(Not) Cleaning your plate

I don’t know what it is about our society, but most of us have been taught (and are teaching our children) to “clean our plate”. As it turns out this might actually be really bad advice. One of the more surprising things I learned from Michael Pollan’s book is that other (much healthier) cultures simply stop eating when they receive an internal cue that they are starting to feel full (about eighty percent full, to be more specific). On the other hand, according to Pollan, we Americans eat until we “receive some visual [or external] cue from the environment that it’s time to stop: the bowl or package is empty, the plate is clean, or the TV show is over.” Wow, what a novel idea to instead stop eating the moment you no longer feel hungry!

My husband and I have been trying to carry out this advice ever since we read the book a few months ago and, I must report that for some reason this is very HARD to do! Imagine you are eating and enjoying a delicious meal. There are two bites left, but you start to feel full…what do you do? I start to have a little battle in my head trying to force myself to just leave the last two little delicious bites alone. Is it enough food for me to save? I don’t want to waste it. Shouldn’t I just finish it even though I know my stomach is starting to feel full? I have only succeeded in not overeating (beyond 80% full) about half of the time that this has happened.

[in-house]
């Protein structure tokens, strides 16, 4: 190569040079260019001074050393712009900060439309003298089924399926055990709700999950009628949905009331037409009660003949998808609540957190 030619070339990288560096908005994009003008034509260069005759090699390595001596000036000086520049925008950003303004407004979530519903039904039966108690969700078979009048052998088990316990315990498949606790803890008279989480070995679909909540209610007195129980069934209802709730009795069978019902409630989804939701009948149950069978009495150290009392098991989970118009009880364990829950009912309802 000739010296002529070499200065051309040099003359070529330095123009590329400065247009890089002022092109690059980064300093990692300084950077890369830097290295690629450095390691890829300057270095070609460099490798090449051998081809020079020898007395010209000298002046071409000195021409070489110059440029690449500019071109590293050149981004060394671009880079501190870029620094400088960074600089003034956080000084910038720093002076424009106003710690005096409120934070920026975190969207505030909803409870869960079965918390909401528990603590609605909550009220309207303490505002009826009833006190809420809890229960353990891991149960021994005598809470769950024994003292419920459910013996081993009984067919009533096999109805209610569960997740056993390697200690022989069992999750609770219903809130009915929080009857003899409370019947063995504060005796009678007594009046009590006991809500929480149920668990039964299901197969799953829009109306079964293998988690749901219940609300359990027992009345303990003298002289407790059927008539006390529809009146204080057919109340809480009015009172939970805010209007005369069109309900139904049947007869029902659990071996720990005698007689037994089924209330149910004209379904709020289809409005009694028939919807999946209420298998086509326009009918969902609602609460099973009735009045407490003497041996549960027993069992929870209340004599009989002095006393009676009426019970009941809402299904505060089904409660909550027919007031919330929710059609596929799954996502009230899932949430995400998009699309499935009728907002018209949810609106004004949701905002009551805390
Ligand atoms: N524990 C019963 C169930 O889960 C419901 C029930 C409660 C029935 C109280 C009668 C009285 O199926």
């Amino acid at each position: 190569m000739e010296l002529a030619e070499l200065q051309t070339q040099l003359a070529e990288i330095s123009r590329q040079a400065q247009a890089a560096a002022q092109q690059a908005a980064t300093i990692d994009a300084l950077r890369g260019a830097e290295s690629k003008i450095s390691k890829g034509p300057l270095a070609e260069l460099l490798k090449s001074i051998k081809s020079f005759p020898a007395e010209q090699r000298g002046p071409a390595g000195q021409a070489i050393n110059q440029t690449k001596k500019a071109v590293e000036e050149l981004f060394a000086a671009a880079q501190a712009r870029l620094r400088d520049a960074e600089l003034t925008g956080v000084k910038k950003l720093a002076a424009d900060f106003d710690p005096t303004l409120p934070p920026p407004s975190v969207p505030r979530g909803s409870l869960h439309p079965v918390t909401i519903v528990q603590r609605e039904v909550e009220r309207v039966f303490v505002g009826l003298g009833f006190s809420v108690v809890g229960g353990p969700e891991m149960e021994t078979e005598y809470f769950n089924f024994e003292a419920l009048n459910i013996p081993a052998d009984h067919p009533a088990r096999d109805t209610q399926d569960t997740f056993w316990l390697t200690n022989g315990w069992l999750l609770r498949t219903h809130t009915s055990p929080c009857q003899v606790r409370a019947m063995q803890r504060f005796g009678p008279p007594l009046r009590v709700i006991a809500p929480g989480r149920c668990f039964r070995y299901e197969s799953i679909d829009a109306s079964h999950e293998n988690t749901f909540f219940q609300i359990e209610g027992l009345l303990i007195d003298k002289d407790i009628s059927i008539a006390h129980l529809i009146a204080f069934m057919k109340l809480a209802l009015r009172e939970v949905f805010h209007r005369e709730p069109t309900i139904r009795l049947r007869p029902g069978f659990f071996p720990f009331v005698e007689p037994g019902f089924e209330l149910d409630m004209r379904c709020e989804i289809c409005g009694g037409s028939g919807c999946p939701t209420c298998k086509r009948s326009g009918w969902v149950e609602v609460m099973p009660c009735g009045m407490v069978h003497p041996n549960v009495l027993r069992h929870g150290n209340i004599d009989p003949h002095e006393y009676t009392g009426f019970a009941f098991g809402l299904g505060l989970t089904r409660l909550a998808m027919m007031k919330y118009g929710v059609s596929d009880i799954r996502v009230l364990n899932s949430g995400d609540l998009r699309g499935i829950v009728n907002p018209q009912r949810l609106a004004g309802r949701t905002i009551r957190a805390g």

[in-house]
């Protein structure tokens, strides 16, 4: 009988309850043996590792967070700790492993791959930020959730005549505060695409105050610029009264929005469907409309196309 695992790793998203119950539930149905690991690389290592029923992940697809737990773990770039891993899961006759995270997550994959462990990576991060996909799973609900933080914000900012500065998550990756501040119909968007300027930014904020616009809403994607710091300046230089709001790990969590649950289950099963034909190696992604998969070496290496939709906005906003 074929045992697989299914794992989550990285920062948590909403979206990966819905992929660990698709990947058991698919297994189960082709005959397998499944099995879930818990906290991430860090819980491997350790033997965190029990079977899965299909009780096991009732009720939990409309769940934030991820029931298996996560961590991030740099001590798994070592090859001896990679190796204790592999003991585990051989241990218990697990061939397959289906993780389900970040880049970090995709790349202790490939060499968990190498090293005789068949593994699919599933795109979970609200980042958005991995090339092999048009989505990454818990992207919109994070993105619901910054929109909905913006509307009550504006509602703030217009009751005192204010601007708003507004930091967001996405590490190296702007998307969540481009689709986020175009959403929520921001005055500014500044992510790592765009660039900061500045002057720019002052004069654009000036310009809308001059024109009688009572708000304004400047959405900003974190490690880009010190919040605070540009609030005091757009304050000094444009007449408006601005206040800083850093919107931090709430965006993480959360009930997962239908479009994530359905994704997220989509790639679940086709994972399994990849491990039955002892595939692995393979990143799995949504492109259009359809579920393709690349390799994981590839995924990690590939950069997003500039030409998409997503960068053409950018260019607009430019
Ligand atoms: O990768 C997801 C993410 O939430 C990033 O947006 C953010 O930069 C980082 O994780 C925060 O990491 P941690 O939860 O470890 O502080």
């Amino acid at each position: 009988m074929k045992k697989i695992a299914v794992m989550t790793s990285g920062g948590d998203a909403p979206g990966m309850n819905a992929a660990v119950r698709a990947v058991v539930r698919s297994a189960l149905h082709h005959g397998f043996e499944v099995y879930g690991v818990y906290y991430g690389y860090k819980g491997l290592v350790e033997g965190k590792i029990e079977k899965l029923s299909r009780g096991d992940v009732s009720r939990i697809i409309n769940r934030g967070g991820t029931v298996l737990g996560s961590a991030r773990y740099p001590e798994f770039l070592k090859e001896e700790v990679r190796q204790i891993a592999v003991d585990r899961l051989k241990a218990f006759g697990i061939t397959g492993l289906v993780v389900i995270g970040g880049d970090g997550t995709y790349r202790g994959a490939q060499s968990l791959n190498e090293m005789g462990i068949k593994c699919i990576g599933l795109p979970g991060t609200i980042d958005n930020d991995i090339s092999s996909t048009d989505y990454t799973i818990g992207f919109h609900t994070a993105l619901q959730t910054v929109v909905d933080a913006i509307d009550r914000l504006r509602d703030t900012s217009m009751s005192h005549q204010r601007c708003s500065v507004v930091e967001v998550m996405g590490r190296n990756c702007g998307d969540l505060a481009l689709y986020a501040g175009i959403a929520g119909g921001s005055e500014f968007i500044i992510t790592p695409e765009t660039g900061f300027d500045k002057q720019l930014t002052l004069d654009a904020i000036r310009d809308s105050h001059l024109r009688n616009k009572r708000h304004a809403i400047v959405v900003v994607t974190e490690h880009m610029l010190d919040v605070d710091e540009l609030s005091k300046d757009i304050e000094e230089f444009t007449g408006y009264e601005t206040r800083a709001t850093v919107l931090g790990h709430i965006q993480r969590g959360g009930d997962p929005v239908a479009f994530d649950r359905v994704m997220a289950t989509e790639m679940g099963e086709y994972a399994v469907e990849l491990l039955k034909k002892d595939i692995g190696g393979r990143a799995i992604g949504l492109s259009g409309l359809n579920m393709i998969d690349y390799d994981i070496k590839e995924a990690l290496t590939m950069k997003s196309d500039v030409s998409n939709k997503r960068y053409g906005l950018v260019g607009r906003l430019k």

I have mentioned before that when you start to eat real food you fill up faster. When you eat processed foods that are mostly high in calories/energy and low in nutritients you need to eat more to get to that feeling of being full. So not only is it important to listen to your internal cues when you start to fill up, but it is also important to adjust your portion sizes accordingly (especially if you are eating real food). I have found that serving myself the appropriate amount helps tremendously to ensure that I also eat the right amount.

So the next time you serve yourself a meal, try starting with a half a sandwich or burger, or even just a kid plate amount of food. You can always go back for seconds!  While it is unfortunately true that buying real food can cost more than the processed stuff, it certainly helps your wallet if you only buy and eat the right amount of it.